Martin McCauley writes from Frankfurt: Mario Draghi, the calmly spoken head of the European Central Bank (ECB), came out with all guns blazing this week. He assured everyone that he would do everything in his power to ‘preserve the euro’. ‘And believe me,’ he said, ‘it will be enough.’
It sounded like Croesus allaying the fears of nervous markets and investors. So the stage was set for dramatic announcements about how he was going to work his magic. Instead, all that was on show was a mouse. Every comment was expressed in the subjunctive mood. The ECB ‘may undertake outright open market operations’. It may engage in ‘non-standard monetary policy measures according to what is required to repair monetary policy omissions’. No, this was not translated from Italian. He made his speech in English. So what does it mean in plain English? Don’t expect action any time soon. In other words, wait and see what we come up with. Put another way, we are not sure how to resolve the euro crisis.
Draghi is a reputable banker – one of the few who is respected in Europe and further afield – but he is a poor politician. You don’t tell the markets that you are about to deliver the silver bullet to save the euro and then mumble about considering all options. Unsurprisingly, borrowing costs in Spain and Italy edged upwards and stock markets declined as a result. Fears are growing that Spain will have to ask for a bailout which could be as high as 500 billion euros. The ECB is waiting for the European Stability Mechanism to come into being. It will deal with sovereign debt and will have the authority to impose strict conditions on loans. It will also monitor implementation of obligations entered into. In other words, Brussels, and by extension Berlin, will tell borrowers how to run their economy. The problem is that the German Constitutional Court has still to rule on the 100 billion euro bailout. No judgment is expected before 12 September. Then it may want to consider the constitutionality of the European Stability Mechanism.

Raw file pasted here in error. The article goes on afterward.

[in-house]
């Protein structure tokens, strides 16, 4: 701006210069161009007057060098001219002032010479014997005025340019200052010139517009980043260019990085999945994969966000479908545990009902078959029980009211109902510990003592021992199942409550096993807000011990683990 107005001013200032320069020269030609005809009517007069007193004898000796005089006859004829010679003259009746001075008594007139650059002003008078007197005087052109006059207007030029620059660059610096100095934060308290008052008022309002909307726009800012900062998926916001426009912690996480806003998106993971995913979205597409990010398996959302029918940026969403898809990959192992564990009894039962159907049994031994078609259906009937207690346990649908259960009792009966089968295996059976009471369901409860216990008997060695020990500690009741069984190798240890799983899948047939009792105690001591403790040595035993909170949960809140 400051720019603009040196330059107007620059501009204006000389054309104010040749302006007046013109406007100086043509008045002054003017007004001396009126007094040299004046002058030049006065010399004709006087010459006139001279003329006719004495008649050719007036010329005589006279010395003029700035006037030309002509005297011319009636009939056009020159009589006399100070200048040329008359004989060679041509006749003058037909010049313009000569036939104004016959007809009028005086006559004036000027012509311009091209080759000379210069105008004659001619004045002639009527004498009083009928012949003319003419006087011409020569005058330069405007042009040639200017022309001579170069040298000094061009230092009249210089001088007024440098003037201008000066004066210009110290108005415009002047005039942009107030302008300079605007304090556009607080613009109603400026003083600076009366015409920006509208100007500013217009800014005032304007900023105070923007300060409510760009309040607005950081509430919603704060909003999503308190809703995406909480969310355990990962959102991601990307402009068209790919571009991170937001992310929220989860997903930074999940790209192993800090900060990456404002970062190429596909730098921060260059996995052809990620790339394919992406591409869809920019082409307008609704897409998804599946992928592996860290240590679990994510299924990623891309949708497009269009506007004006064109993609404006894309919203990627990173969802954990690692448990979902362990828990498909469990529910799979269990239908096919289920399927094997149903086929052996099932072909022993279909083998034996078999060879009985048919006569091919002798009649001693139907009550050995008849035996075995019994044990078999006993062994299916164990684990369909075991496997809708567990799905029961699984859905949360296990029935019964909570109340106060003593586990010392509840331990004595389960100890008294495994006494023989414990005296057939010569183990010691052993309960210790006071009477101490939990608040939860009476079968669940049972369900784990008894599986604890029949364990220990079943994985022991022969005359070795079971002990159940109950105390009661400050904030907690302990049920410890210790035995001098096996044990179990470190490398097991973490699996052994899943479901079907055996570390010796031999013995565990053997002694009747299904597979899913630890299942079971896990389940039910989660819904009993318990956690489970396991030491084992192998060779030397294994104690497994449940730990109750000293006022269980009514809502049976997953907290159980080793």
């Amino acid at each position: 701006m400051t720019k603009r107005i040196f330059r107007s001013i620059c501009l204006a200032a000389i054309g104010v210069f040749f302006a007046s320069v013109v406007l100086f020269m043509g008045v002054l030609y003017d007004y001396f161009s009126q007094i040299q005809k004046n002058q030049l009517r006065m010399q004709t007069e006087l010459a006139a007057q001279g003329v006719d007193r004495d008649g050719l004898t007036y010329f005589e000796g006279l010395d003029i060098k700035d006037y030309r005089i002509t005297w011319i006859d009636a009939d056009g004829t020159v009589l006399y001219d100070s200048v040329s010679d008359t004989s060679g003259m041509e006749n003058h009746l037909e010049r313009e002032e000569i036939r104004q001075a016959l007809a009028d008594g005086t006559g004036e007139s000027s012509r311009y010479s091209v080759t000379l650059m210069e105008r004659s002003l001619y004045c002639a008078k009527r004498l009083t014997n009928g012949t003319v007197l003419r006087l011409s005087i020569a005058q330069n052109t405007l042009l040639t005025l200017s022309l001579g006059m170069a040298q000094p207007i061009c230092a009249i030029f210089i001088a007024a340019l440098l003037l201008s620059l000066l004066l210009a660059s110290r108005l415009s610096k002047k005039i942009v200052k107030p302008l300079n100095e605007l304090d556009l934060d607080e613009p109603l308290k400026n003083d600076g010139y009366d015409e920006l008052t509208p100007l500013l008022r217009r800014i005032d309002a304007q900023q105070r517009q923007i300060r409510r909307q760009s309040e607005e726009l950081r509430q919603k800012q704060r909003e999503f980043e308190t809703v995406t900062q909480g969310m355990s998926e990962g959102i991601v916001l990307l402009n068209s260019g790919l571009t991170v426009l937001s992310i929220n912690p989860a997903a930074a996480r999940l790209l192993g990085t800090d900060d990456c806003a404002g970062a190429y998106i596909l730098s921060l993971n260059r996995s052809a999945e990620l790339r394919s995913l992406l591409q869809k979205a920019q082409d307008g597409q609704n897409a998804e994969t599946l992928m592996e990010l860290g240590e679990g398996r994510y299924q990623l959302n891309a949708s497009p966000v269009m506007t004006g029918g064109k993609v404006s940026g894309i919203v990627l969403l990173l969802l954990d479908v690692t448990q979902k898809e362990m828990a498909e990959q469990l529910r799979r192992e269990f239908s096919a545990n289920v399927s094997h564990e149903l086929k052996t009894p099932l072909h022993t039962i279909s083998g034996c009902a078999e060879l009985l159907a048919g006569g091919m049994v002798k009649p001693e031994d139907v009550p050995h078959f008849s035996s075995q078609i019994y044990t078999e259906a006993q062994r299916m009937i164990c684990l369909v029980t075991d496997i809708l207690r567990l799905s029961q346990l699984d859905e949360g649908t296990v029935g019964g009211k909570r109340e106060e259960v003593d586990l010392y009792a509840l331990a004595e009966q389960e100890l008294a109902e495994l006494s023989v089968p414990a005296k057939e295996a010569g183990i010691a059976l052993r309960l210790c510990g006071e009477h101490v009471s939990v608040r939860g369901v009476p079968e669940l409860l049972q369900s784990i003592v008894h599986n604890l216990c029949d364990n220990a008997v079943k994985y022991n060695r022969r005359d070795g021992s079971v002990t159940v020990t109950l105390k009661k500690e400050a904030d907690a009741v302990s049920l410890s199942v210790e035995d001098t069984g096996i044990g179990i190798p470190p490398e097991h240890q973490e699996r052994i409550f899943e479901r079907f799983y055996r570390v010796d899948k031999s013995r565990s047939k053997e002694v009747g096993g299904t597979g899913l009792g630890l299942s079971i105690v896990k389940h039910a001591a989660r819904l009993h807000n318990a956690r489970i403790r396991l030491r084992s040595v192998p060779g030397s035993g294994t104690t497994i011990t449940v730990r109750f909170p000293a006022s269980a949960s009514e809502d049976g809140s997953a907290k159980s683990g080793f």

The German Bundesbank is opposed to the ECB expanding its remit to buy up weak states’ debt. The ECB has a 200 billion fund for bond buying but this is clearly totally inadequate at present. The German government may have to harden its attitude to bailouts given that German manufacturing is declining. In the Eurozone only Ireland’s manufacturing sector is growing.
The lassitude of EU leaders is amazing. Have they forgotten that wars often break out in August when everyone is on holiday? The First World War broke out in early August and the Second World War hours after 31 August. Germany is gridlocked at present. Angela Merkel faces a general election next year and will increasingly have to put German interests first. Daniel Kahneman, a Nobel Prize winner in Economics, has shown that economic decision making is a mixture of the rational and irrational. We are now in the irrational phase.